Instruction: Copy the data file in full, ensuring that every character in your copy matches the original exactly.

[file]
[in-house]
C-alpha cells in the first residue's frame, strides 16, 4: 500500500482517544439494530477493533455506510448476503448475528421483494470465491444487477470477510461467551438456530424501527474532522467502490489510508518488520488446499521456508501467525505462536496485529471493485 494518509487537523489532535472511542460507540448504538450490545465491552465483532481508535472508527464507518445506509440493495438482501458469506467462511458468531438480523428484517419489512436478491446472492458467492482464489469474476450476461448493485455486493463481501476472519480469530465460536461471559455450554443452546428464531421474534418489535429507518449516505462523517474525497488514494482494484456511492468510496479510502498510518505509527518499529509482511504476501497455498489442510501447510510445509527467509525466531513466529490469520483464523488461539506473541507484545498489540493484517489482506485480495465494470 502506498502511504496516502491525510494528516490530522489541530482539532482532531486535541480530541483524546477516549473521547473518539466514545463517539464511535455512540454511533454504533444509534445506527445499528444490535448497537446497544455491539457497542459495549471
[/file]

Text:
[in-house]
C-alpha cells in the first residue's frame, strides 16, 4: 500500500482517544439494530477493533455506510448476503448475528421483494470465491444487477470477510461467551438456530424501527474532522467502490489510508518488520488446499521456508501467525505462536496485529471493485 494518509487537523489532535472511542460507540448504538450490545465491552465483532481508535472508527464507518445506509440493495438482501458469506467462511458468531438480523428484517419489512436478491446472492458467492482464489469474476450476461448493485455486493463481501476472519480469530465460536461471559455450554443452546428464531421474534418489535429507518449516505462523517474525497488514494482494484456511492468510496479510502498510518505509527518499529509482511504476501497455498489442510501447510510445509527467509525466531513466529490469520483464523488461539506473541507484545498489540493484517489482506485480495465494470 502506498502511504496516502491525510494528516490530522489541530482539532482532531486535541480530541483524546477516549473521547473518539466514545463517539464511535455512540454511533454504533444509534445506527445499528444490535448497537446497544455491539457497542459495549471